• Nintendo Hard: Not quite as bastard hard as the previous two games, although certain dungeons could still kick you around, and the final boss is no slouch.
  • Ordinary High-School Student: Everyone begins as this. Then bad stuff happens.
  • Player Personality Quiz: At the start of the game, a computer Fortune Teller named Nova asks you questions what sort of sports and subjects you like, what sort of school club you belong to, whether or not you like video games, and if you have/use a cellphone. Once you finish, she summarizes your strengths and weaknesses, giving you a good idea what your starting stats will look like.
  • Purely Aesthetic Gender:
    • Averted. The female protagonist and partners have much lower HP growths than male characters, though putting enough points into Strength and Stamina can alleviate this problem. And depending on the sex you choose at the beginning of the game for the protagonist as well as how they score on the personality test they'll be given a different lineage of guardians.
    • In the Lust dungeon, if you have a female partner (namely, Yumi or Reiko) then they will leave the group to chase a beautiful male demon.
  • Recurring Boss: Professor Otsuki, who keeps rebuilding his body in order to defeat you.
  • Samus Is a Girl: After a fashion. Not only was If the first game in the SMT franchise to offer the option of a female protagonist, the Persona series retroactively made Tamaki the first canon female protagonist of an SMT game.
  • Secret Character: Akira, whose path becomes available after beating the game.
  • Seven Deadly Sins: Sort of. The dungeons are based on a major sin (these being the punishments Hazama wishes to deal out to those who have "wronged" him), but there are only six sins represented. One could make an argument for the "empty school" being symbolic of Pride and Hazama's mind being Wrath given how pissed he is at everything, but this isn't stated outright. The worlds, in order: Pride, Gluttony, Sloth, Envy OR Wrath (depending on your partner) and Greed. The absent sin, Lust, could potentially be represented by Hazama himself, as his feelings towards both Akiko and Miss Kayama being rejected helped drive him into unleashing the Demon World.
  • "Shaggy Dog" Story: Practically everything that happens in Sloth turns out to be pointless, beyond giving you access to the next area.
  • Shout-Out: Akira gets possessed by the demon Amon. Now where have we heard that one before...
  • Suspicious Video-Game Generosity: Played with in the Domain of Greed, where there are about dozen or so chests outside the boss room: opening none of them gets you a fight with an underleveled fox, taking all of them will force you to fight an overleveled god-like nine-tailed Kitsune, with various forms in-between.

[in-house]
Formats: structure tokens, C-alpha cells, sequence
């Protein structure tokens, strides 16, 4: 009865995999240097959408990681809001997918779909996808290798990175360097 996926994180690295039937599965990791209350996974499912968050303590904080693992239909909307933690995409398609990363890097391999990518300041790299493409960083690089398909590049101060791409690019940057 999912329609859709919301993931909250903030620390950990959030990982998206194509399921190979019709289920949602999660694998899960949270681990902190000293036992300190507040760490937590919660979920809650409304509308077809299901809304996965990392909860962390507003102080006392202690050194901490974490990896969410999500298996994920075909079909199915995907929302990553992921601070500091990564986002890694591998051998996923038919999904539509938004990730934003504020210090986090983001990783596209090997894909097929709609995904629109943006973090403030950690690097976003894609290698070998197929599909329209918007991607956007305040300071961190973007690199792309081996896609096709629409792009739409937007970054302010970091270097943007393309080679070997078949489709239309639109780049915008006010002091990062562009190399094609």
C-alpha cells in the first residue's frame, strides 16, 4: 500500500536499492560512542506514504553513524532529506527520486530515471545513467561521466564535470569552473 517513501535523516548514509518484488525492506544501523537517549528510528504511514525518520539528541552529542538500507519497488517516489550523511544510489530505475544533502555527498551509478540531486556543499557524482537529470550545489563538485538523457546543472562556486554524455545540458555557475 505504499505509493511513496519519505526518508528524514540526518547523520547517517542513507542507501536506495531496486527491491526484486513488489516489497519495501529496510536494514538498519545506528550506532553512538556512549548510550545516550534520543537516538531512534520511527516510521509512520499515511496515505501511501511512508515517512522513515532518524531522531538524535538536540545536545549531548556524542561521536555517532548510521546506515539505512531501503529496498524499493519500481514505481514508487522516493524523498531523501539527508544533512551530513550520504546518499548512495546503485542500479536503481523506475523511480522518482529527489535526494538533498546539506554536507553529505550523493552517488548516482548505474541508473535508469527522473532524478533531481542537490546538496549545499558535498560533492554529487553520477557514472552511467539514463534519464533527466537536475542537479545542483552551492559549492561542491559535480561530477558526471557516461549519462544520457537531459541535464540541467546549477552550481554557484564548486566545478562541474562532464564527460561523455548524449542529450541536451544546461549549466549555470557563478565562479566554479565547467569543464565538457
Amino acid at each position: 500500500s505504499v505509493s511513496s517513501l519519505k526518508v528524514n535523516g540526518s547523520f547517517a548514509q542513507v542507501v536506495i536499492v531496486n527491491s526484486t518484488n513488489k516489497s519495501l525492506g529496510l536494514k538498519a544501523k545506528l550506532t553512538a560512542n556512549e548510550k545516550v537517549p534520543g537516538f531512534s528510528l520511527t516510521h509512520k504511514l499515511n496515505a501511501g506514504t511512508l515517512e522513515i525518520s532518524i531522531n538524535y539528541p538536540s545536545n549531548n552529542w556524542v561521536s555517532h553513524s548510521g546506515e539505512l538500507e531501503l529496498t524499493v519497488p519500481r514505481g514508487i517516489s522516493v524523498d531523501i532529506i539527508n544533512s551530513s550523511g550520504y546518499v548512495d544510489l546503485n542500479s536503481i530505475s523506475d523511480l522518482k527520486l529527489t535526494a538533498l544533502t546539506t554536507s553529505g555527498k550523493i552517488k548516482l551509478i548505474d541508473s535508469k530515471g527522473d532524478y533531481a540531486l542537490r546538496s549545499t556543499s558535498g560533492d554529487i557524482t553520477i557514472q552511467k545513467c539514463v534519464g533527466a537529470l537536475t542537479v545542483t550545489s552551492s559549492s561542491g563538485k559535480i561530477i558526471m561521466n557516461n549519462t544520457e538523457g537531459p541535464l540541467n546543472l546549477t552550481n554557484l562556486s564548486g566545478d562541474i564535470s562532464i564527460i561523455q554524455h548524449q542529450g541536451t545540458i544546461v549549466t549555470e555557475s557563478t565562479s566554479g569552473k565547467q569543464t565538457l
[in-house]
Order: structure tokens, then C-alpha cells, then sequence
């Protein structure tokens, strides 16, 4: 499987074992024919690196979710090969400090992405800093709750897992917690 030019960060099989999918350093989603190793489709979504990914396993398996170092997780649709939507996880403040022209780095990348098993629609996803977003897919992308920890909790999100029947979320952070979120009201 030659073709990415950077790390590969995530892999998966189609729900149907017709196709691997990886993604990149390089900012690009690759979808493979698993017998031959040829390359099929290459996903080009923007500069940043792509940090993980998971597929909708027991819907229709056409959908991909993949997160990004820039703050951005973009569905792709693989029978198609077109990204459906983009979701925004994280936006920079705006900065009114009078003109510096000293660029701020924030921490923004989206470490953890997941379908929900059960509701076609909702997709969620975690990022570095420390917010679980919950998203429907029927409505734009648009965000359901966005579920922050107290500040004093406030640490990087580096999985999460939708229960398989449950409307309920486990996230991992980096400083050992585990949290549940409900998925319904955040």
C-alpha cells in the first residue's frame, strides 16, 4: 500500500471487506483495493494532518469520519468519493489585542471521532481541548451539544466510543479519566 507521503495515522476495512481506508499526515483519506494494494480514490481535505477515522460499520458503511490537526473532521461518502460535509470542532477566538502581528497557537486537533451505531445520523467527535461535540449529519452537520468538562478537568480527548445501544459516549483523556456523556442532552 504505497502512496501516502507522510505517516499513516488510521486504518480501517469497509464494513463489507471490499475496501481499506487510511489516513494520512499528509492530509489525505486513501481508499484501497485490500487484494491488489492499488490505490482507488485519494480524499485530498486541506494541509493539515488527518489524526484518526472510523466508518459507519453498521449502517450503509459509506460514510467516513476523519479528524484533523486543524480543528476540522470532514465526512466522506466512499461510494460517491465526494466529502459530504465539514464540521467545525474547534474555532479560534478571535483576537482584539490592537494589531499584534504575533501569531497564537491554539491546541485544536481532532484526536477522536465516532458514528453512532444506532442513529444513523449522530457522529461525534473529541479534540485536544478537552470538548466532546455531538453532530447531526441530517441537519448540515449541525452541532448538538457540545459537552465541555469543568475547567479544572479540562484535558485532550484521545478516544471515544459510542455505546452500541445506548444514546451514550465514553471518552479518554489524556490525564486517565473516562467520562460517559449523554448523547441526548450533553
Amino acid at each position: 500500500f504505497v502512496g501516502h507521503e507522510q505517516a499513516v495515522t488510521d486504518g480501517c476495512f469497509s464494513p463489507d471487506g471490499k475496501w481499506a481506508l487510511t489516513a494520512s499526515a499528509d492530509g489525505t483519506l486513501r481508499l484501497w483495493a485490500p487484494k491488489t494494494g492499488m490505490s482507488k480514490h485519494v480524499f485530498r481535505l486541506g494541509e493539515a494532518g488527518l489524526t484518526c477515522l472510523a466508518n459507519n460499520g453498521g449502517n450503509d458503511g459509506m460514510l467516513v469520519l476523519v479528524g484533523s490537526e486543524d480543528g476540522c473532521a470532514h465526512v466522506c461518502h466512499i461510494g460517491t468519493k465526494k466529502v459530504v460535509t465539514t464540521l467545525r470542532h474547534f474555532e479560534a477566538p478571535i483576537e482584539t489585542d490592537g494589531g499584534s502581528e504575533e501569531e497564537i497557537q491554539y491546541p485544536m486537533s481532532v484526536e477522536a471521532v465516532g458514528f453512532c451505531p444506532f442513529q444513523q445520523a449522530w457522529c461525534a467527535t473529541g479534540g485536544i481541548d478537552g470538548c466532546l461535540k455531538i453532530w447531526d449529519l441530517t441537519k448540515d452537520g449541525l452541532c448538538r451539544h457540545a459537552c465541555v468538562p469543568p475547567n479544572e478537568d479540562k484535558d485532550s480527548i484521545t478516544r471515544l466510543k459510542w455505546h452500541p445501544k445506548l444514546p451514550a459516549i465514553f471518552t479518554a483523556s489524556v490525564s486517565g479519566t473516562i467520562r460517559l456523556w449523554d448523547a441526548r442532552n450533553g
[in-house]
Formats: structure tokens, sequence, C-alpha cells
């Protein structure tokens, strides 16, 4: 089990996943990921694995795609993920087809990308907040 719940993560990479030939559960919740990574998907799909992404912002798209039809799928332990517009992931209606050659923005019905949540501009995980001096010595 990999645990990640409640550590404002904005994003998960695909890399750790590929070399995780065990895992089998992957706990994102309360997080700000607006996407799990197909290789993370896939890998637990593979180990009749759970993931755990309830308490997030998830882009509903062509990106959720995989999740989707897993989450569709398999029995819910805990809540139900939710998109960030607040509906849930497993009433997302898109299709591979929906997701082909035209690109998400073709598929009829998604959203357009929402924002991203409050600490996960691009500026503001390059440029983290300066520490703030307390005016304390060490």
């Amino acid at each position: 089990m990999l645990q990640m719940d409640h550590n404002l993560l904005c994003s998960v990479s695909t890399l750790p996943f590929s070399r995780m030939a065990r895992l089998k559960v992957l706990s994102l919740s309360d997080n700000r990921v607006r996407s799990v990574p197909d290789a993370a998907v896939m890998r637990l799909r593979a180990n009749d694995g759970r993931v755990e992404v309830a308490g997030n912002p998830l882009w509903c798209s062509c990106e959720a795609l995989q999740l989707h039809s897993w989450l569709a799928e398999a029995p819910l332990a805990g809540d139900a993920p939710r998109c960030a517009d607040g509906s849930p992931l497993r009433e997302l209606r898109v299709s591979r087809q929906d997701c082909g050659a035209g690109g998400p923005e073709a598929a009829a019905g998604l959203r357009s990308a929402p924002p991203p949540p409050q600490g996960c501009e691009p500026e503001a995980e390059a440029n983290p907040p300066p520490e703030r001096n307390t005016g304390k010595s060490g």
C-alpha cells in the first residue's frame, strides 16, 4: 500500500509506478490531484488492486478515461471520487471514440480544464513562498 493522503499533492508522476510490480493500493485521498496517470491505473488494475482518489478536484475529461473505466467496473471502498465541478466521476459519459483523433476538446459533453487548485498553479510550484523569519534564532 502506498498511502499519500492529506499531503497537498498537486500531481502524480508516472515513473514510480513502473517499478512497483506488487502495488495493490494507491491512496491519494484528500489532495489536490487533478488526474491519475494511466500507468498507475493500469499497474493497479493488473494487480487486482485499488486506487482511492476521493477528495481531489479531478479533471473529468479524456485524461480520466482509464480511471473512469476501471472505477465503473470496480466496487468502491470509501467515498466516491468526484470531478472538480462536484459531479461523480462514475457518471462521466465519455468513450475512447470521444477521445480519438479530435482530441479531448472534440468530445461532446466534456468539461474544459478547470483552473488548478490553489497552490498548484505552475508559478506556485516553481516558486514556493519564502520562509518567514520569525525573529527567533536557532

• Taken for Granite: Ryuuichi and Akiko.
  • The Last of These Is Not Like the Others: Akira's path, unlike the other possible path options, is only consisting of one huge tower instead of being segmented into worlds like the other paths that the game give to you. Those who play Persona 3 will be familiar with this, as the world in Akira's path is similar to Tartarus.
  • The Very Definitely Final Dungeon: The last dungeon in Reiko's path is Hazama's mind.
  • Villainous Breakdown: Both Otsuka and Hazama suffer from this in the end, Otsuka welding ever wilder cybernetics to his flesh while Hazama can't believe that he isn't omnipotent in the Demon World. If you have Reiko with you, you get to see all the steps of his breakdown that led to this whole mess.
  • What If?: The entire concept of the game. Atlus probably didn't anticipate what this would all lead to when first making the game.
  • Where It All Began:
    • If you take the three Super Nintendo-based SMT titles (SMT 1, SMT 2, and If) as a kind of "trilogy" this applies after a fashion. SMT 1 begins in the dreams of the Protagonist of that game; the Very Definitely Final Dungeon of If is the Mindscape of Hazama, using the same "dream" graphical effect from SMT 1.
    • In a meta-example, If serves as this for the Persona franchise, as many elements from If would later be expanded in the original Persona game, essentially making If the cornerstone of an entire Alternate Continuity.
  • Womb Level: Guttony has this as the real boss in the world is a demon within the stomach of the headmaster who is now Orcus, who is a giant pig.
  • Woobie, Destroyer of Worlds: Hazama, as you discover in the last dungeon of Reiko's path.
  • Yank The Dog's Chain: Cruelly used in Sloth, when Hazama declares he lied about setting free whoever found the ring hidden there.